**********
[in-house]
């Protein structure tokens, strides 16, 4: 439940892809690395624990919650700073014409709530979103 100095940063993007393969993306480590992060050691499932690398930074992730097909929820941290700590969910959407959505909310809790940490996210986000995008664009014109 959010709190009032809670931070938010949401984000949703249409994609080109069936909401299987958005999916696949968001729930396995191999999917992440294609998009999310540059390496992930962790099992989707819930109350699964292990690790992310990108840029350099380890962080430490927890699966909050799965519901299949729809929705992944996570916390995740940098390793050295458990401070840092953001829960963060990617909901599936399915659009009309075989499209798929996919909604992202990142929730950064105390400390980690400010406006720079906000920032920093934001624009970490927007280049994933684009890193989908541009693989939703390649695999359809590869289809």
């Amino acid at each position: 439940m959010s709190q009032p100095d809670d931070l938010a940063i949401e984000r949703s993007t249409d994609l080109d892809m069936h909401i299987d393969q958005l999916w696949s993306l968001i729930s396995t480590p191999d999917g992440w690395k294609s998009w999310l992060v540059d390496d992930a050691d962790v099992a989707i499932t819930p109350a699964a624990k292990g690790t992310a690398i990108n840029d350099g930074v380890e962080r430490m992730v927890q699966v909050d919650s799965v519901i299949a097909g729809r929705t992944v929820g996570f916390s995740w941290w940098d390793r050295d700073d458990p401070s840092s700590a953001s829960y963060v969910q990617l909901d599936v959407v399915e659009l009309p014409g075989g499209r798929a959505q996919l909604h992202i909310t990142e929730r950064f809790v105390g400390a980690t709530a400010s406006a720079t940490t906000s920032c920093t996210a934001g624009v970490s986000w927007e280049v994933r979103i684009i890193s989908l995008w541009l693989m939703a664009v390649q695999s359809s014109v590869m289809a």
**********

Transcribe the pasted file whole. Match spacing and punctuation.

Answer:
[in-house]
């Protein structure tokens, strides 16, 4: 439940892809690395624990919650700073014409709530979103 100095940063993007393969993306480590992060050691499932690398930074992730097909929820941290700590969910959407959505909310809790940490996210986000995008664009014109 959010709190009032809670931070938010949401984000949703249409994609080109069936909401299987958005999916696949968001729930396995191999999917992440294609998009999310540059390496992930962790099992989707819930109350699964292990690790992310990108840029350099380890962080430490927890699966909050799965519901299949729809929705992944996570916390995740940098390793050295458990401070840092953001829960963060990617909901599936399915659009009309075989499209798929996919909604992202990142929730950064105390400390980690400010406006720079906000920032920093934001624009970490927007280049994933684009890193989908541009693989939703390649695999359809590869289809």
């Amino acid at each position: 439940m959010s709190q009032p100095d809670d931070l938010a940063i949401e984000r949703s993007t249409d994609l080109d892809m069936h909401i299987d393969q958005l999916w696949s993306l968001i729930s396995t480590p191999d999917g992440w690395k294609s998009w999310l992060v540059d390496d992930a050691d962790v099992a989707i499932t819930p109350a699964a624990k292990g690790t992310a690398i990108n840029d350099g930074v380890e962080r430490m992730v927890q699966v909050d919650s799965v519901i299949a097909g729809r929705t992944v929820g996570f916390s995740w941290w940098d390793r050295d700073d458990p401070s840092s700590a953001s829960y963060v969910q990617l909901d599936v959407v399915e659009l009309p014409g075989g499209r798929a959505q996919l909604h992202i909310t990142e929730r950064f809790v105390g400390a980690t709530a400010s406006a720079t940490t906000s920032c920093t996210a934001g624009v970490s986000w927007e280049v994933r979103i684009i890193s989908l995008w541009l693989m939703a664009v390649q695999s359809s014109v590869m289809a």